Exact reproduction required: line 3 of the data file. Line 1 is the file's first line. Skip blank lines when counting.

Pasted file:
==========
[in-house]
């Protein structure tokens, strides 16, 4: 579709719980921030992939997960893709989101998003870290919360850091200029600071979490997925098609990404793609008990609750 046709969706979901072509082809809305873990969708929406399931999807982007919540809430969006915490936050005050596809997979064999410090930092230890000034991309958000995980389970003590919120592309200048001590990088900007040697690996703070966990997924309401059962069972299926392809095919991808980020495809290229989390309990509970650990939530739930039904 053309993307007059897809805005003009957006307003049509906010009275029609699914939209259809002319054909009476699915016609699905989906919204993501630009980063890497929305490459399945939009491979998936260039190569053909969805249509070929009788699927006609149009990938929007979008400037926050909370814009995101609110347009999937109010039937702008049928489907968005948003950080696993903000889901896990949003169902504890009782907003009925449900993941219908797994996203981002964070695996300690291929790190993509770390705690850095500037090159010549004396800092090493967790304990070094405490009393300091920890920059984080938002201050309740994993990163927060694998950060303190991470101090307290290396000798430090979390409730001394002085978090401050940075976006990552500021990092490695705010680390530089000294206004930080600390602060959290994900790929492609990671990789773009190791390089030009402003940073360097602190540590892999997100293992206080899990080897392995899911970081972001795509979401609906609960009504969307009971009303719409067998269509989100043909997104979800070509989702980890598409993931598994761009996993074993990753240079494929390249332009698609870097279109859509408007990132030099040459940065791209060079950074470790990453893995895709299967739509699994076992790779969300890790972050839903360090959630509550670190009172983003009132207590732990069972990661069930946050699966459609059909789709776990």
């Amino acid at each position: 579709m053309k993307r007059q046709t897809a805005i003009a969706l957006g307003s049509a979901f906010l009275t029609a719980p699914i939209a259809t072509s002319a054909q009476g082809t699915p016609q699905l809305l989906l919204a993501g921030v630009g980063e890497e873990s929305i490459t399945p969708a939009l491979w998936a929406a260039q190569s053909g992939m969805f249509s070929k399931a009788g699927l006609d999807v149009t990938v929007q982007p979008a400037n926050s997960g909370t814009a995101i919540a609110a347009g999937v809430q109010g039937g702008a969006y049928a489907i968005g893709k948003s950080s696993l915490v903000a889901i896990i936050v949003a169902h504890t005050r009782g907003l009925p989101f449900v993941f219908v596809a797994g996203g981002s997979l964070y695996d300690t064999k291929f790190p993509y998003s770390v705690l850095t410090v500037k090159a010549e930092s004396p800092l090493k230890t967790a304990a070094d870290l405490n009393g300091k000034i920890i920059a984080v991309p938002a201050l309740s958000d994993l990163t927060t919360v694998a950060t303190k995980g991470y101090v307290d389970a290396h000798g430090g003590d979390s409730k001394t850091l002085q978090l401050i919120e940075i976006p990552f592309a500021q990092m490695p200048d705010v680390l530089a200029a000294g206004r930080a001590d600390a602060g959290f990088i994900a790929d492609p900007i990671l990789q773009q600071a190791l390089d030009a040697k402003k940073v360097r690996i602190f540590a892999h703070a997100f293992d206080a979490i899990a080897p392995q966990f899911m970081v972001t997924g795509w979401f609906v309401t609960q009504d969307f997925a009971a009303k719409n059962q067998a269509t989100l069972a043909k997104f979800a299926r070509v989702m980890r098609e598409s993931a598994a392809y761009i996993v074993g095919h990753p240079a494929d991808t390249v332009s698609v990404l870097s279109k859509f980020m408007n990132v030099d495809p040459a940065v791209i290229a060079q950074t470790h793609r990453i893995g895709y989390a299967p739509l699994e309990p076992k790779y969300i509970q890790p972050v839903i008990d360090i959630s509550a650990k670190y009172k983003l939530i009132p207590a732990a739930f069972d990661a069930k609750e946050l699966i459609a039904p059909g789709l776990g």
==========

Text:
């Amino acid at each position: 579709m053309k993307r007059q046709t897809a805005i003009a969706l957006g307003s049509a979901f906010l009275t029609a719980p699914i939209a259809t072509s002319a054909q009476g082809t699915p016609q699905l809305l989906l919204a993501g921030v630009g980063e890497e873990s929305i490459t399945p969708a939009l491979w998936a929406a260039q190569s053909g992939m969805f249509s070929k399931a009788g699927l006609d999807v149009t990938v929007q982007p979008a400037n926050s997960g909370t814009a995101i919540a609110a347009g999937v809430q109010g039937g702008a969006y049928a489907i968005g893709k948003s950080s696993l915490v903000a889901i896990i936050v949003a169902h504890t005050r009782g907003l009925p989101f449900v993941f219908v596809a797994g996203g981002s997979l964070y695996d300690t064999k291929f790190p993509y998003s770390v705690l850095t410090v500037k090159a010549e930092s004396p800092l090493k230890t967790a304990a070094d870290l405490n009393g300091k000034i920890i920059a984080v991309p938002a201050l309740s958000d994993l990163t927060t919360v694998a950060t303190k995980g991470y101090v307290d389970a290396h000798g430090g003590d979390s409730k001394t850091l002085q978090l401050i919120e940075i976006p990552f592309a500021q990092m490695p200048d705010v680390l530089a200029a000294g206004r930080a001590d600390a602060g959290f990088i994900a790929d492609p900007i990671l990789q773009q600071a190791l390089d030009a040697k402003k940073v360097r690996i602190f540590a892999h703070a997100f293992d206080a979490i899990a080897p392995q966990f899911m970081v972001t997924g795509w979401f609906v309401t609960q009504d969307f997925a009971a009303k719409n059962q067998a269509t989100l069972a043909k997104f979800a299926r070509v989702m980890r098609e598409s993931a598994a392809y761009i996993v074993g095919h990753p240079a494929d991808t390249v332009s698609v990404l870097s279109k859509f980020m408007n990132v030099d495809p040459a940065v791209i290229a060079q950074t470790h793609r990453i893995g895709y989390a299967p739509l699994e309990p076992k790779y969300i509970q890790p972050v839903i008990d360090i959630s509550a650990k670190y009172k983003l939530i009132p207590a732990a739930f069972d990661a069930k609750e946050l699966i459609a039904p059909g789709l776990g």